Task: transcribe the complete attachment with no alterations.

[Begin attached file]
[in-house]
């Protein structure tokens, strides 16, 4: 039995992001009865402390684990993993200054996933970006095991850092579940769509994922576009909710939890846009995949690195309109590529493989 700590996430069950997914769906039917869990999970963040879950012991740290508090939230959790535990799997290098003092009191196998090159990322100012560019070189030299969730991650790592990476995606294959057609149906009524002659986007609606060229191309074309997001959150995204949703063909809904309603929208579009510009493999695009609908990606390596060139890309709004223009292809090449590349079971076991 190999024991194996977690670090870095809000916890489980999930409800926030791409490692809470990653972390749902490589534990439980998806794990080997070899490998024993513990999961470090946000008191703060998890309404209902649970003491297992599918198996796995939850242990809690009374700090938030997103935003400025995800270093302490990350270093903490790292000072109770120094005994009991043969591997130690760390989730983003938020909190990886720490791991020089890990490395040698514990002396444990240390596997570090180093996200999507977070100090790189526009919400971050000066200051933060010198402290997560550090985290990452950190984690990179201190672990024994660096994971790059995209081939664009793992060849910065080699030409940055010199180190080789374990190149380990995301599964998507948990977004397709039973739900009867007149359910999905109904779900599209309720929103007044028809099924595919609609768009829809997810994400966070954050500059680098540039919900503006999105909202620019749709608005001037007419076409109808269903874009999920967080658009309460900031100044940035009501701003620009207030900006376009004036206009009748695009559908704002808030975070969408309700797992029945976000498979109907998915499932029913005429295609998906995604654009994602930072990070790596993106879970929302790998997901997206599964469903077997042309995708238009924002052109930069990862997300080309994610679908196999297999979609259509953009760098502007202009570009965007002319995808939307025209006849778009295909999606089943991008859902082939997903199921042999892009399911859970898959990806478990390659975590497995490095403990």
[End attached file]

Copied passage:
[in-house]
């Protein structure tokens, strides 16, 4: 039995992001009865402390684990993993200054996933970006095991850092579940769509994922576009909710939890846009995949690195309109590529493989 700590996430069950997914769906039917869990999970963040879950012991740290508090939230959790535990799997290098003092009191196998090159990322100012560019070189030299969730991650790592990476995606294959057609149906009524002659986007609606060229191309074309997001959150995204949703063909809904309603929208579009510009493999695009609908990606390596060139890309709004223009292809090449590349079971076991 190999024991194996977690670090870095809000916890489980999930409800926030791409490692809470990653972390749902490589534990439980998806794990080997070899490998024993513990999961470090946000008191703060998890309404209902649970003491297992599918198996796995939850242990809690009374700090938030997103935003400025995800270093302490990350270093903490790292000072109770120094005994009991043969591997130690760390989730983003938020909190990886720490791991020089890990490395040698514990002396444990240390596997570090180093996200999507977070100090790189526009919400971050000066200051933060010198402290997560550090985290990452950190984690990179201190672990024994660096994971790059995209081939664009793992060849910065080699030409940055010199180190080789374990190149380990995301599964998507948990977004397709039973739900009867007149359910999905109904779900599209309720929103007044028809099924595919609609768009829809997810994400966070954050500059680098540039919900503006999105909202620019749709608005001037007419076409109808269903874009999920967080658009309460900031100044940035009501701003620009207030900006376009004036206009009748695009559908704002808030975070969408309700797992029945976000498979109907998915499932029913005429295609998906995604654009994602930072990070790596993106879970929302790998997901997206599964469903077997042309995708238009924002052109930069990862997300080309994610679908196999297999979609259509953009760098502007202009570009965007002319995808939307025209006849778009295909999606089943991008859902082939997903199921042999892009399911859970898959990806478990390659975590497995490095403990």